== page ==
First off, they need to relieve themselves of the 2,300 page albatross. Someone should do an assessment of the risk in releasing the infamous ISP report to determine if the potential harm is greater than the suspicion it continues to generate by remaining concealed. One of two things could happen if they release the report, either the public would see that their clamoring was for naught or the department would be forced to deal publicly with some problems that might look clearer once exposed to the sun. Of course a third possibility is a lawsuit, but that’s why we have Jennifer Johnson.

Secondly, a nationwide search for a new chief should have been conducted.

The argument against looking outside the department largely consists of pointing to former chief Harris as reason enough to hire from within. But were Harris’ problems the result of his not being a veteran of the SPD or were other shortcomings to blame?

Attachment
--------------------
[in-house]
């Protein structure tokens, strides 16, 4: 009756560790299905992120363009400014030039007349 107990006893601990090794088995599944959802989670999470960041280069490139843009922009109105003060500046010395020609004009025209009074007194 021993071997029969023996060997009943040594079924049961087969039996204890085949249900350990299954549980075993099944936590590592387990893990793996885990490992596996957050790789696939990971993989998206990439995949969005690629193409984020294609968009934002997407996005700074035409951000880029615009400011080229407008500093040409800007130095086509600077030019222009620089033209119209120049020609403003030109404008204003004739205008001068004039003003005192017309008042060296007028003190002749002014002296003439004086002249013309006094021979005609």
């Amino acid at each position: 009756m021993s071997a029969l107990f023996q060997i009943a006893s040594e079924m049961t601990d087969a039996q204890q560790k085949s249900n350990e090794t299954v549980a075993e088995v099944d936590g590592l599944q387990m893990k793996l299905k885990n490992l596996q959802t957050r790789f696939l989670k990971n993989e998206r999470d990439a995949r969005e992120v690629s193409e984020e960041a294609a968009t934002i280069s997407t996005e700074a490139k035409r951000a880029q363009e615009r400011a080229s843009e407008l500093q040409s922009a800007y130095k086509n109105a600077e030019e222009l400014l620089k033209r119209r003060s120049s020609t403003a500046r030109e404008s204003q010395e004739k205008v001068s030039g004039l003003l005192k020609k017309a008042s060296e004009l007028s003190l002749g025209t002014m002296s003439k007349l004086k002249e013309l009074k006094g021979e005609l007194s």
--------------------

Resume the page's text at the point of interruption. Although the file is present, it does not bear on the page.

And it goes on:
Sports teams don’t automatically hire the long-time assistant when the head coaching job comes open, why is it assumed by those in the department that there isn’t a Belichick-type cop from some other burg who could come in and shape the troops into a championship force? If, after a good long look, Caldwell was still the best man for the job, then he’d have been given a leg up in the credibility department because it would have helped dispel the notion that he is the mayor’s boy and the rank and file’s crony.